Religious Diversity News

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Virtual Jerusalem – “Send a Prayer” to the Western Wall

Source: The New York Times

On January 28, 1999, The New York Times reported on a
Jewish news and culture web site,
www.virtualjerusalem.com,
which collects prayers from people around the world to be put into
the Western Wall in Jerusalem. An employee of the site, which is
based in Jerusalem, picks up daily printouts of prayers from the site
and places them in the crevices of the Western Wall. Virtual
Jerusalem was created for all English-speaking Jews as a way to bring
Israel and Jewish culture to a worldwide Jewish audience. Virtual
Jerusalem, which is now 4 years old, offers links to Jewish news,
religion, politics, and entertainment. With an increasing Christian
audience, the site now offers channels focusing on Judaism and
Christianity.

Papal Visit to St. Louis

Source: The New York Times

On January 27, 1999, The New York Times reported on the
Pope’s specific attention to Catholic-Jewish relations. With a rabbi
reading scripture at the Roman Catholic Cathedral in St. Louis and a
Polish-born Jew as an official guest, Catholic-Jewish relations have
advanced a great deal over the course of John Paul’s papacy. Rabbi A.
James Rudin, the inter-religious affairs director of the American
Jewish Committee, stated that, “it’s a tangible sign, in the heart of
America, that this Pope reaches out, especially to Jews, wherever he
goes.”

Hindu Temple of Kentucky Being Expanded

Source: The Courier-Journal

On January 26, 1999, The Courier-Journal of Louisville
published an article on the expansion project of the Hindu Temple of
Kentucky, located in Jefferson County. The expansion project will
feature six new gopurams to be constructed by nine temple artisans
from India. Each gopuram, which is 10 feet wide and 25 feet high,
will be designed by an architect whose family has been designing
temples for 1100 years. The $1 million cost of the project is being
financed by approximately 500 families in the local Hindu community.
The installation of deities is set for June 16th, 1999.

Interfaith Talks Launch Global Ceasefire Measure for Millennium

Source: The Plain Dealer

On January 25, 1999, The Plain Dealer published an
article on the growing movement to affect a 3-day global ceasefire to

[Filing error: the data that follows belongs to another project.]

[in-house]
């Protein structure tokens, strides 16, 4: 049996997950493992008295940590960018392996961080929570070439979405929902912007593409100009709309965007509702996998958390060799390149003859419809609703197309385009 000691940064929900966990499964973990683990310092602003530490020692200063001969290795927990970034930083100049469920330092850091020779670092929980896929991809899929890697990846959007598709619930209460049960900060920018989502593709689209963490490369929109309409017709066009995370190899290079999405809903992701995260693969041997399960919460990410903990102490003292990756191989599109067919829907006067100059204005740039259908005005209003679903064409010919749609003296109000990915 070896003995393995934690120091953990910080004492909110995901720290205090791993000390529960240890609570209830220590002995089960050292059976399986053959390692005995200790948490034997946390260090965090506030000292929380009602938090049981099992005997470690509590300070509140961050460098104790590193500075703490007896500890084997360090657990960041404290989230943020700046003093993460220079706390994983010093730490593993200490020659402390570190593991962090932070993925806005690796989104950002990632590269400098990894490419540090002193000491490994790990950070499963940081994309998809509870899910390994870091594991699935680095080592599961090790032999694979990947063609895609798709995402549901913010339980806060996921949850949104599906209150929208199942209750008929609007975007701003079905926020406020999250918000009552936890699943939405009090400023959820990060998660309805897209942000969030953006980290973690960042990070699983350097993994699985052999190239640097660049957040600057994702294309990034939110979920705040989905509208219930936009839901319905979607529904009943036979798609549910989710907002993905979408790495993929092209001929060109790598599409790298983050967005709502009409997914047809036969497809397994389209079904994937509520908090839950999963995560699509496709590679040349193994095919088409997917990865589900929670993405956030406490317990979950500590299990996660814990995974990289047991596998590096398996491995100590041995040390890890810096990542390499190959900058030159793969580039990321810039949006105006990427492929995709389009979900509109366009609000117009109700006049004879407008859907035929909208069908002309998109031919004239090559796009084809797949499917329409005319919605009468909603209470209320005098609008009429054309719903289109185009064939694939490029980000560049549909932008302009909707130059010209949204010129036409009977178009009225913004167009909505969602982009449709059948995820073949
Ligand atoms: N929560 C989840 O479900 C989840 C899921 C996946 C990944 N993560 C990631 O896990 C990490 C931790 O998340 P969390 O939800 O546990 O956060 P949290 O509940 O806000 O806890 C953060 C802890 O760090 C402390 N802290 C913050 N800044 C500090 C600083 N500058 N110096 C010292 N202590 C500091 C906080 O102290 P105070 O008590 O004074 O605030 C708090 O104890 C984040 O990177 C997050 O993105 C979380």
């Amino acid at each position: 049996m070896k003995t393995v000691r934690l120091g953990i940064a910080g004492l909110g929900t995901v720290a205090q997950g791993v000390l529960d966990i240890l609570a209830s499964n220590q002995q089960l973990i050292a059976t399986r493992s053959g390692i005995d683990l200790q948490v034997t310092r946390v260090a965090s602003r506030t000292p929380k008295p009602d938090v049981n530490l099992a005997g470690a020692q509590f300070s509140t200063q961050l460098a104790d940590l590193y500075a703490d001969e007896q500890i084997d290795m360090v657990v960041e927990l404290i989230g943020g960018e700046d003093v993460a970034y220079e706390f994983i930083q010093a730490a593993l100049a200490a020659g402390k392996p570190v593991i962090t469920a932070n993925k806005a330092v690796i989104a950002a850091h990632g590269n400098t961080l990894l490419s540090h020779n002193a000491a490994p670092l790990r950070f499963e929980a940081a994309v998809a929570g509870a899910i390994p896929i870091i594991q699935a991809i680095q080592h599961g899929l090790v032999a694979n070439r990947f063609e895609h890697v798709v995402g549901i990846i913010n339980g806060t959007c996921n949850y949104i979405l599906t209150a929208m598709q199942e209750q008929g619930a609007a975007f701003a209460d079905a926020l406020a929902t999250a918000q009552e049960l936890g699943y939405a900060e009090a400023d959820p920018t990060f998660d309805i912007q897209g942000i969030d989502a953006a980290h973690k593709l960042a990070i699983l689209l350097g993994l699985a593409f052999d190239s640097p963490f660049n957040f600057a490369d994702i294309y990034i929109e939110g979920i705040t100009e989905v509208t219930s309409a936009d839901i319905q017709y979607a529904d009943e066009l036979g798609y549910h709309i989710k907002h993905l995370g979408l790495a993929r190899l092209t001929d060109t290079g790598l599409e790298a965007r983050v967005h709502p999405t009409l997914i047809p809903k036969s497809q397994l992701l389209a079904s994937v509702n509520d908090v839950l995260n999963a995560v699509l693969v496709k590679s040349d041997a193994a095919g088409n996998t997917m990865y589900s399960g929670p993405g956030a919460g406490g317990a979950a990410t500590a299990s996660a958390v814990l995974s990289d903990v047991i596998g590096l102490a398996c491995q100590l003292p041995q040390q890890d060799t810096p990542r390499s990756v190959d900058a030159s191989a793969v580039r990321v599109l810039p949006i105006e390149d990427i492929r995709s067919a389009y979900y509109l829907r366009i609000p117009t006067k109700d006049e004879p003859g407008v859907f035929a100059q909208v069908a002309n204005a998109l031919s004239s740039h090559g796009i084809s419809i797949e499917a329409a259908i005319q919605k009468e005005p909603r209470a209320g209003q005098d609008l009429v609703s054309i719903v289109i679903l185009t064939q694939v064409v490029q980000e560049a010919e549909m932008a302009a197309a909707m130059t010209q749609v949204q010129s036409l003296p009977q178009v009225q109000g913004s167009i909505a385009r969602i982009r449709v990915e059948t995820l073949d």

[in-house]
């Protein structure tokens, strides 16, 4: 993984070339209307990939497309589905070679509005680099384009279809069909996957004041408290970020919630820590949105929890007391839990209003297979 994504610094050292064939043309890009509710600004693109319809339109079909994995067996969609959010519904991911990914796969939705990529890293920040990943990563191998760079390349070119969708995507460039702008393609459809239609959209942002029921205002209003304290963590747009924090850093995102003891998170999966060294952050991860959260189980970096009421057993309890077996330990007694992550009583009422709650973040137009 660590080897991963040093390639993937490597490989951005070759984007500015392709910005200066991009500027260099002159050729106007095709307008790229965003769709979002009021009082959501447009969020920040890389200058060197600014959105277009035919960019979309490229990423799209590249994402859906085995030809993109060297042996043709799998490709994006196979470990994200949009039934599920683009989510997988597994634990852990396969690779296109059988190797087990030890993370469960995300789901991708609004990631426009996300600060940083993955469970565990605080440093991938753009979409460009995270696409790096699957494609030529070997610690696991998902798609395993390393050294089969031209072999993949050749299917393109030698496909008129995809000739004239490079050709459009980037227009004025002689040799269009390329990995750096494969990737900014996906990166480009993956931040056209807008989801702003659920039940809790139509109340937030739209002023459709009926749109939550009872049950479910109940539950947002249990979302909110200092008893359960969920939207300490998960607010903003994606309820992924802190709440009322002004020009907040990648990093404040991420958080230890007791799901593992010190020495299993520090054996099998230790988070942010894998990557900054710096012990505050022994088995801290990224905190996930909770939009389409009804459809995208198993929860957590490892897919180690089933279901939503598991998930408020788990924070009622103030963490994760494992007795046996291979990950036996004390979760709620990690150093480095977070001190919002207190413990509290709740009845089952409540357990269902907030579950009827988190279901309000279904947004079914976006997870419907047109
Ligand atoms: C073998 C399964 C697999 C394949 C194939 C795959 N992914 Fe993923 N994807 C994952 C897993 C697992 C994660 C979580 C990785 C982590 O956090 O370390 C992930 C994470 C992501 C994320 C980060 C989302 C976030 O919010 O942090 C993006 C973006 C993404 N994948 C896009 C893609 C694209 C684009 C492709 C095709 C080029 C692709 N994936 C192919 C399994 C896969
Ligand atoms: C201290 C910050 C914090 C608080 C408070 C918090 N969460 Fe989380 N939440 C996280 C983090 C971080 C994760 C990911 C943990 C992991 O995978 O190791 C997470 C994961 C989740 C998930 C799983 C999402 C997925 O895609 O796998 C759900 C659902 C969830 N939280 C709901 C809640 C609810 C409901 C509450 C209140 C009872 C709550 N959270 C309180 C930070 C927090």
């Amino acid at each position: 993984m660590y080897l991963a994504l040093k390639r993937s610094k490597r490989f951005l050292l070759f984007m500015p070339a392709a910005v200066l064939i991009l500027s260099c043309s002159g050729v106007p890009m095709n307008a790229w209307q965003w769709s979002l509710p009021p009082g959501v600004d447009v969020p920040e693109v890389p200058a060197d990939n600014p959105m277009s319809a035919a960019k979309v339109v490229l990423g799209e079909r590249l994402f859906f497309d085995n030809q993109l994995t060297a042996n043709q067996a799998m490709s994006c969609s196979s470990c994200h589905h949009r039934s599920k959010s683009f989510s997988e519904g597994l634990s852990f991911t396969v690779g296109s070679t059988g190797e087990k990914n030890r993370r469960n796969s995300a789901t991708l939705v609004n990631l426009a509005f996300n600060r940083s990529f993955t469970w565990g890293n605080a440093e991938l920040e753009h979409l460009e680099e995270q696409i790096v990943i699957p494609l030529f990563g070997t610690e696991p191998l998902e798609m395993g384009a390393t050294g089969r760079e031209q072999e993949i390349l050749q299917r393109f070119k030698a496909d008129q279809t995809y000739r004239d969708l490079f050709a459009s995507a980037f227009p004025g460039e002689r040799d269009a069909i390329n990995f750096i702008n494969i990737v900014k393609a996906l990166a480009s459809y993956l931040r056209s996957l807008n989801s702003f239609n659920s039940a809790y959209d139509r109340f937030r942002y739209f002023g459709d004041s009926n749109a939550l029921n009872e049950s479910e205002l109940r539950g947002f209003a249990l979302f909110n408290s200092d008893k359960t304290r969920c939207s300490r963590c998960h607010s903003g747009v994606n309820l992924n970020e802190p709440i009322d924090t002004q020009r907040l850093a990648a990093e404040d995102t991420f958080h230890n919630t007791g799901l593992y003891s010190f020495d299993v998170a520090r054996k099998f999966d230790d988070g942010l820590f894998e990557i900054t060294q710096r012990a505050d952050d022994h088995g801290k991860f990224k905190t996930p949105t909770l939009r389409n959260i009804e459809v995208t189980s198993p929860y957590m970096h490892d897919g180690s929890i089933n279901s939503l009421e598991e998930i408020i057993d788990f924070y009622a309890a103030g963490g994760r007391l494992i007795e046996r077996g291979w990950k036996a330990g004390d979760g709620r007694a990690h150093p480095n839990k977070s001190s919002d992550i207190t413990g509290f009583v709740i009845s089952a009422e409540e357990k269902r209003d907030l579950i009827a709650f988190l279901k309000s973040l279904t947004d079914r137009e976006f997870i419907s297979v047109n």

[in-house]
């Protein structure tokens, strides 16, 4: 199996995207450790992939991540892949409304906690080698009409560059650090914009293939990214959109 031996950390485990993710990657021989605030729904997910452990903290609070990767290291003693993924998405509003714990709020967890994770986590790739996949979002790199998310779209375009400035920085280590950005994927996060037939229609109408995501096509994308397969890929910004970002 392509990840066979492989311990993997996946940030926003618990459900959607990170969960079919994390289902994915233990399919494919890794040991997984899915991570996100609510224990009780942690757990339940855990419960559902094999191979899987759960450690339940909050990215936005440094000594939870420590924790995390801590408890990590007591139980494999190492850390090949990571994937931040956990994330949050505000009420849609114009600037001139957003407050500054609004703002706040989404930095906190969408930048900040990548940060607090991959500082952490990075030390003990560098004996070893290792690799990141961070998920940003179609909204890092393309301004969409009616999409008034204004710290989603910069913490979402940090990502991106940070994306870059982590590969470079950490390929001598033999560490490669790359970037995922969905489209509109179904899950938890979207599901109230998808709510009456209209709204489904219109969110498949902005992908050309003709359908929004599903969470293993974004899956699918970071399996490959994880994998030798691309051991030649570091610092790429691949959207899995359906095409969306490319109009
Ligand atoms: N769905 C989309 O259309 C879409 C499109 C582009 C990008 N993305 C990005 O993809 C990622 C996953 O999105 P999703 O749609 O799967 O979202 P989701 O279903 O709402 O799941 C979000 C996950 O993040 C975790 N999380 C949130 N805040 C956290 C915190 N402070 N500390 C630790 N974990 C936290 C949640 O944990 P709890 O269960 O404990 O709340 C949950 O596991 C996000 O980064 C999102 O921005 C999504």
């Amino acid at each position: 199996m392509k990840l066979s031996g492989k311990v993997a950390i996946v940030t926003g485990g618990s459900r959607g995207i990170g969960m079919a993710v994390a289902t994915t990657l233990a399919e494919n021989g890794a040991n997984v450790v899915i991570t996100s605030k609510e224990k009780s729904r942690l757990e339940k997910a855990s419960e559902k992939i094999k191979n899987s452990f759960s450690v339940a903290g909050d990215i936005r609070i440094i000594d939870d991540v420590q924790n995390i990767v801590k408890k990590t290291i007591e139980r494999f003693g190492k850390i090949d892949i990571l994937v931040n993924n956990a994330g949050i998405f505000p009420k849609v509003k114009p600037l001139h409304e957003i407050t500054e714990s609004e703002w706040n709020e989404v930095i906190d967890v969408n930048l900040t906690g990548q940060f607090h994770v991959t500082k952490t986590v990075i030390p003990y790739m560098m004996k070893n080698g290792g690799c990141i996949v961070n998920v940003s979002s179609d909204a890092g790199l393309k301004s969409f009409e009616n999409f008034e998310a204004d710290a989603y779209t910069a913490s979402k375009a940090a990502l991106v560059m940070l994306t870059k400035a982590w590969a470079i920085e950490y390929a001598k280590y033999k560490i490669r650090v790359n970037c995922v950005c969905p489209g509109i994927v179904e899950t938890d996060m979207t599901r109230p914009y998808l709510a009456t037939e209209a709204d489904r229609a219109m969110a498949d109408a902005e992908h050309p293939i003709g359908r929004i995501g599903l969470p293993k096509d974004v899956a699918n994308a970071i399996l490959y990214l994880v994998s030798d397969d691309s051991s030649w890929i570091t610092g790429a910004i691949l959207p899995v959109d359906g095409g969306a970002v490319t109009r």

usher in the new millennium. California Episcopal Bishop William E.
Swing has helped to launch the effort. Tibetan Buddhists and Chinese
Christian Councils have signed on to the measure and a vote is
scheduled before the American Medical Association and the Centers for
Disease Control and Prevention. Organizers of the 3-day ceasefire are
hoping to see child vaccinations in war-torn countries, with
participation by governments, religions, physicians, and teachers.
Bishop Swing has also been advocating for a United Nations of
Religions, where adherents of the world’s faiths can come together to
pray and work for peace.

Secular Humanistic Jews Form New Congregation in Baltimore

Source: The Baltimore Sun

On January 22, 1999, The Baltimore Sun reported on the
Baltimore Jewish Cultural Chavurah, a congregation begun in September
of 1998 for Secular Humanist Jews. The Secular Humanistic Jewish
movement, which celebrates Jewish cultural history without a belief
in God, began about 150 years ago in Eastern Europe and was brought
over to the United States in the Great Migration from the 1880s to
the 1920s. There are approximately 40,000 Secular Humanist Jews
living in North America.

Ramadan Reflections

Source: St. Petersburg Times

On January 20, 1999, the St. Petersburg Times published
an article on the breaking of the fast in St. Petersburg, where 80
Muslims congregated on the grounds of Childs Park on January 19th to
barbecue and celebrate.

Ramadan Reflections

Source: Los Angeles Times

On January 20, 1999, the Los Angeles Times reported on
the feasts and celebrations taking place in the San Fernando Valley
for Eid al-Fitr, which means “the festival of breaking of the fast”
and signals the end of Ramadan. The feast, celebrated on January
19th, saw thousands offer morning prayers at the several mosques in
the area and approximately 700 were attracted by the Islamic Center
of Reseda to prayers held in Granada Hills.

Ramadan Reflections

Source: The Baltimore Sun

On January 20, 1999, The Baltimore Sun published an
article on the breaking of the fast celebrations held at the Masjid
al-Rahmah, the mosque of the Islamic Society of Baltimore in
Catonsville, MD. Since Ramadan began with the U.S. bombings of Iraq
and closed with the massacre of 45 Albanian Muslims in Kosovo, the
Muslim community in Baltimore was saddened and angered over the
situation of Muslims in the world. Imam Adam El-Sheikh, the spiritual
leader of Masjid al-Rahmah, called on American Muslims to organize
and speak out against the atrocities. Syed H. Ashruf, a Catonsville
physician who is the president of the Islamic Society of Baltimore,
stated, “we do not want America to sit in the world as a military
might, but we want America to stand tall in the world, morally
right.”

Buddhist Social Help Organization Making Presence Felt in New York

Source: Newsday

On January 20, 1999, Newsday published an article on the
Flushing branch of Tzu-Chi, the Buddhist Compassion Relief
Foundation, which is committed to teaching and helping the poor.
Tzu-Chi, which was founded in Taiwan in 1966, has grown to more than
4 million members in 17 countries. The Flushing branch, which has
2,000 volunteers, has flourished in the area by visiting hospitals
and nursing homes, shoveling snow, street cleaning, helping the
homeless, and offering classes in Chinese culture, language, and
philosophy. Tzu-Chi relies on donations and the work of volunteers.